Harvard Law School Student Nicolette Boehland ’13 was one of several Harvard students and instructors recently profiled in a feature story in the Harvard Gazette. The article,”How they spent summer,” by Corydon Ireland, Alvin Powell and Colleen Walsh appeared in the Sept. 1, 2011 edition of the Harvard Gazette. Read full article here. The below excerpt details Boehland’s work with the Afghanistan Independent Human Rights Commission and the group’s Special Investigation Team, exploring human rights abuses among civilian casualties and detainees in Afghanistan .
When an opportunity arose this summer to work in Afghanistan on issues of human rights, Nicolette Boehland jumped at the chance. Little did the second-year Harvard Law School student know that she would soon be crisscrossing the country in Black Hawk helicopters interviewing victims of torture.
“It was basically like being thrown into the boiling pot,” said Boehland, who got hands-on experience during her second day on the job when she was sent to a military hospital to take photos of injured civilians.
“This is something I didn’t expect at all, going in. I actually expected to be chained to my desk doing research.”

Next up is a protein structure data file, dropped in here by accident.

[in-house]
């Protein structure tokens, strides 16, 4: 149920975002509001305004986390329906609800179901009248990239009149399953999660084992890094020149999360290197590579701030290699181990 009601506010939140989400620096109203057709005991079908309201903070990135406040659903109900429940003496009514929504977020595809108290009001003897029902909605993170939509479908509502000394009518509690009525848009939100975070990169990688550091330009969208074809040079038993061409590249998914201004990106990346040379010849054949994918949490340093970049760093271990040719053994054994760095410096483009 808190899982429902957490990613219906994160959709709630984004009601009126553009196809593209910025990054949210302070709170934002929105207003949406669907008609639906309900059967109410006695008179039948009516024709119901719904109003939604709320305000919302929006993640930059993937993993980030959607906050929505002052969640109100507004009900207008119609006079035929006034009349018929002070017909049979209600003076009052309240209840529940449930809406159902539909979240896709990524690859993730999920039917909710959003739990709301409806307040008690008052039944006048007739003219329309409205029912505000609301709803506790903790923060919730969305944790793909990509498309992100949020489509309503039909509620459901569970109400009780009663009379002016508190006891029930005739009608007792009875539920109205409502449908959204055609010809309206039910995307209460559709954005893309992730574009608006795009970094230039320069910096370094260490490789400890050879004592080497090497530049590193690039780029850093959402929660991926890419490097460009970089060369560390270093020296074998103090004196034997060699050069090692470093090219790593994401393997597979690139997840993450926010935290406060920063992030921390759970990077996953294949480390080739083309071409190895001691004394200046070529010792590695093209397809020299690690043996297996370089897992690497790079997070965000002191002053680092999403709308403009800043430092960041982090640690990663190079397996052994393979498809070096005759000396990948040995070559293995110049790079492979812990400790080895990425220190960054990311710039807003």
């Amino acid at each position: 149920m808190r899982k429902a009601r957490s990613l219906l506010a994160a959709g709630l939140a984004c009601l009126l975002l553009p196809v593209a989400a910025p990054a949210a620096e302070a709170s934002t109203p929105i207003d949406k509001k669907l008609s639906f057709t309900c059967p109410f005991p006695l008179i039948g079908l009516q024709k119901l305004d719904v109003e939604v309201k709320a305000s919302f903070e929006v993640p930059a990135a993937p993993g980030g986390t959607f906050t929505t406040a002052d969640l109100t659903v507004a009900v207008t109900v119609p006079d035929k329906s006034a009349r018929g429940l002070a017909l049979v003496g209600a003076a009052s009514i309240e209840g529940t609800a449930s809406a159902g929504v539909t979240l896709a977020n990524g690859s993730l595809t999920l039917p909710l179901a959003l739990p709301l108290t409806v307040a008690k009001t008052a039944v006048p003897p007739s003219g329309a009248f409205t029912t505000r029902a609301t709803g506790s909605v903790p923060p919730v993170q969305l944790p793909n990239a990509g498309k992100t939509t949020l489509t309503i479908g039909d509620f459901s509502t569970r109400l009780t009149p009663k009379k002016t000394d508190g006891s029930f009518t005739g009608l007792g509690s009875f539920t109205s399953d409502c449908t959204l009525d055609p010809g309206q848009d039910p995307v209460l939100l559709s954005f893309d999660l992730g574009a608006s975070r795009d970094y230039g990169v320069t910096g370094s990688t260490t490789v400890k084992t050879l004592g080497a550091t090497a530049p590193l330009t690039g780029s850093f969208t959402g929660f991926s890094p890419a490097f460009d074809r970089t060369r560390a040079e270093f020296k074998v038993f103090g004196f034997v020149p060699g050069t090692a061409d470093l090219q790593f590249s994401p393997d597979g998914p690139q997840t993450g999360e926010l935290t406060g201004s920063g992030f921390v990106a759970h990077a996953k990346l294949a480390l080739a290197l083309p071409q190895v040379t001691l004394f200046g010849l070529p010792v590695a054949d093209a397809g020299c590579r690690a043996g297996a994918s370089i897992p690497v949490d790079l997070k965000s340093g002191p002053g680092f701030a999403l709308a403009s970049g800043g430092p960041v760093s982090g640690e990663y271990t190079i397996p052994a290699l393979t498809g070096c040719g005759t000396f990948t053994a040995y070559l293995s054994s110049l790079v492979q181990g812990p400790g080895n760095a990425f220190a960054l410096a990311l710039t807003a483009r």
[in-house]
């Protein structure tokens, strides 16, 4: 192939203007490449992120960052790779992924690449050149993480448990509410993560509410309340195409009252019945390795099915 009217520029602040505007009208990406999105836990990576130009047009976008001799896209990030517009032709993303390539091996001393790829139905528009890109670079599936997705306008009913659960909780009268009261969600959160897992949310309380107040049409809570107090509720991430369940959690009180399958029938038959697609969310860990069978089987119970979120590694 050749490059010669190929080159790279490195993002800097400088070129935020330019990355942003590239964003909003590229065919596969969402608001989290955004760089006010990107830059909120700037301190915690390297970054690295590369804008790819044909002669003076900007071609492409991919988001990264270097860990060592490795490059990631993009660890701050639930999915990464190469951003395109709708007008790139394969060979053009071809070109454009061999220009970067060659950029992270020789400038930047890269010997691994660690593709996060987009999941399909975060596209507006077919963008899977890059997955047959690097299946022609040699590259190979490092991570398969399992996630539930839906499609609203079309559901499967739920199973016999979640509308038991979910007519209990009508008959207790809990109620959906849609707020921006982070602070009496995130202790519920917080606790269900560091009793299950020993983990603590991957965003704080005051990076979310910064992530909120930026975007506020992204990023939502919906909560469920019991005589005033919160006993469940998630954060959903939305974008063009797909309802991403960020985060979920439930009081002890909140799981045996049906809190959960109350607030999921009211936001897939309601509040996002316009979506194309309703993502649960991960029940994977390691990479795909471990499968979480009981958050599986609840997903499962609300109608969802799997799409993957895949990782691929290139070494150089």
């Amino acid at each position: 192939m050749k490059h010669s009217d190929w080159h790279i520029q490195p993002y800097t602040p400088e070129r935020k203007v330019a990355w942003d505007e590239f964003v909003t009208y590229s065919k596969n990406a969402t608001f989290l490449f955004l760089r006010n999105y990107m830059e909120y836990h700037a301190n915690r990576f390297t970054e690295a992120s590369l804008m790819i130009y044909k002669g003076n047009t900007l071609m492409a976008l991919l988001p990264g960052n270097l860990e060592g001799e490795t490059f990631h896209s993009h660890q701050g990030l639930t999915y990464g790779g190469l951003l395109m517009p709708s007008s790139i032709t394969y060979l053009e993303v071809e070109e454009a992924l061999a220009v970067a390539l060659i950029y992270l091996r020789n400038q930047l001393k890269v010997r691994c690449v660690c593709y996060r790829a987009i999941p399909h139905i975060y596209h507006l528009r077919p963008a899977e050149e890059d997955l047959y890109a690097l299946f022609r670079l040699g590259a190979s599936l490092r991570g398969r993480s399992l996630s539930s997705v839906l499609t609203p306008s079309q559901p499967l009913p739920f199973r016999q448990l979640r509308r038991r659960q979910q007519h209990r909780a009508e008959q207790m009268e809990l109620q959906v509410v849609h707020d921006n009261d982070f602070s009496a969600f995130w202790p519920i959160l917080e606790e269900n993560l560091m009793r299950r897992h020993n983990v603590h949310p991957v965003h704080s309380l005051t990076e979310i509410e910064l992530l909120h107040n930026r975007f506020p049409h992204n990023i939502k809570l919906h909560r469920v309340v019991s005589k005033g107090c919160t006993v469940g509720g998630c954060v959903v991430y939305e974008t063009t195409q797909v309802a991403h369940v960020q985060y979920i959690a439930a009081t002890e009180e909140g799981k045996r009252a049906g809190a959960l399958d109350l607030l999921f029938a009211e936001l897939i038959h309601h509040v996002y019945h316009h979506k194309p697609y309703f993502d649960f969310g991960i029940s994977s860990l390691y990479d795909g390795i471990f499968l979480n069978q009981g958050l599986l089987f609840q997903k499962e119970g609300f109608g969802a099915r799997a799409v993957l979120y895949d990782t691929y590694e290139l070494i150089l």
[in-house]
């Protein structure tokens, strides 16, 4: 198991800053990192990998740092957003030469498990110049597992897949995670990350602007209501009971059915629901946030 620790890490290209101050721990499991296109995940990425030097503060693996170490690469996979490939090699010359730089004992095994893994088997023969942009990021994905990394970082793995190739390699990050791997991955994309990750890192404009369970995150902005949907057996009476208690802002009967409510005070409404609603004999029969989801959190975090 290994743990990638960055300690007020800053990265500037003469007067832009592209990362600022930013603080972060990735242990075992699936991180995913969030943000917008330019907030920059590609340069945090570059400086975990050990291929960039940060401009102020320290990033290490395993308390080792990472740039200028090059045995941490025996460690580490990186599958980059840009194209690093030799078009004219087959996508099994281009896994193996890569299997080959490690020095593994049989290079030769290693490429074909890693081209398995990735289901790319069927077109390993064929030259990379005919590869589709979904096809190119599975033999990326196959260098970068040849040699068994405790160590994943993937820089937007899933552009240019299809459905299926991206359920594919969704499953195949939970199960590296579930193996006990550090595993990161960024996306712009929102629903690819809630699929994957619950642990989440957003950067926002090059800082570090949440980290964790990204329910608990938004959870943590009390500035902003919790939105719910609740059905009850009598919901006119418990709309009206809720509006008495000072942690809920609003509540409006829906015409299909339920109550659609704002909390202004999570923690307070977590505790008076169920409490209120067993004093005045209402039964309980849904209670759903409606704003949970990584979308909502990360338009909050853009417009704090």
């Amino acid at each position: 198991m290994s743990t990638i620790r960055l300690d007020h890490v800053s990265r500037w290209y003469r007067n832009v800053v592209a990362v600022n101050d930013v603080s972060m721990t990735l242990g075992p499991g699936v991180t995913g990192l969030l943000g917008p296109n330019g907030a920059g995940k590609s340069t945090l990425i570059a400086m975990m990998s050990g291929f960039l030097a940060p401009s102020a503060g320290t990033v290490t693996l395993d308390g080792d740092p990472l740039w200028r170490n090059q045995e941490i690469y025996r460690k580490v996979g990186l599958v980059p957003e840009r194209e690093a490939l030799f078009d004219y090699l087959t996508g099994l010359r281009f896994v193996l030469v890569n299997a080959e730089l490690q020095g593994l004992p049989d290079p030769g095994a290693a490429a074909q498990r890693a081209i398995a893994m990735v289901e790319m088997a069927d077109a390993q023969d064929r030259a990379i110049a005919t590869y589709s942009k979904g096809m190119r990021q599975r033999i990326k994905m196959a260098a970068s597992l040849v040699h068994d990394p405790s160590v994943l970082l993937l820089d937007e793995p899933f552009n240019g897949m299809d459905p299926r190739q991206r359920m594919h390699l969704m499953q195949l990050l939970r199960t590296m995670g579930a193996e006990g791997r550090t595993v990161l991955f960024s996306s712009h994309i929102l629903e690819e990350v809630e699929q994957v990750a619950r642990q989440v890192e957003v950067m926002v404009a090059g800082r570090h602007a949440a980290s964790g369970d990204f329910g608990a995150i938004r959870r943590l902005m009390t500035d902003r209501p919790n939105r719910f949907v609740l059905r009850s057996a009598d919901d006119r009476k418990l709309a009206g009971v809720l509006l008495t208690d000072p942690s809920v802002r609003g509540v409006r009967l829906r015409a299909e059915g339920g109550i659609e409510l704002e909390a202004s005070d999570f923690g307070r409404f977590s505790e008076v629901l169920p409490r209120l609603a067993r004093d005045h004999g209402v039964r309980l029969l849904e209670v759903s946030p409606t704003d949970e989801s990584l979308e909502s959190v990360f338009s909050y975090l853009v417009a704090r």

Instead, Boehland was in the field with the Afghanistan Independent Human Rights Commission and the group’s Special Investigation Team. She and her Afghan counterparts explored human rights abuses among civilian casualties and detainees. The bulk of the work involved facilities run by the National Directorate of Security, Afghanistan’s domestic intelligence agency, the Afghan equivalent of the CIA.
For two months, she and her team visited more than a dozen detention centers, interviewing officials and prisoners. For Boehland, who has worked with Human Rights Watch in the past, the encounter with victims offered her a new perspective on a field she hopes to enter after graduation.
“I’ve never worked directly with the people I was trying to help, and my human rights framework has always been very firmly intellectual. … This summer it was really interesting to see how much of it shifted right to my gut. … I can remember every single person I interviewed.”
This fall she will continue doing research with the commission and the Open Society Institute.
Boehland balanced the intensity of her workdays with an intense nightlife, taking advantage of the vibrant social scene in Kabul. Heavy security measures often led to a “stir-crazy tension” she said, one that was relieved by diversions like Hawaiian luaus, tango lessons, and dinner parties hosted by the extensive expatriot community.
She also explored the rugged beauty of Afghanistan. One hike was in Panjshir Valley, where panoramic vistas are occasionally interrupted by views of abandoned Soviet tanks, hollow reminders of the Afghan war with the Soviet Union in the 1980s.
The locals she encountered on her treks were always warm and curious to meet foreigners, she said, calling them the “most welcoming people you will ever come across.”
“They like that you are appreciating their home,” she added, “and they are happy not to see you in a tank.”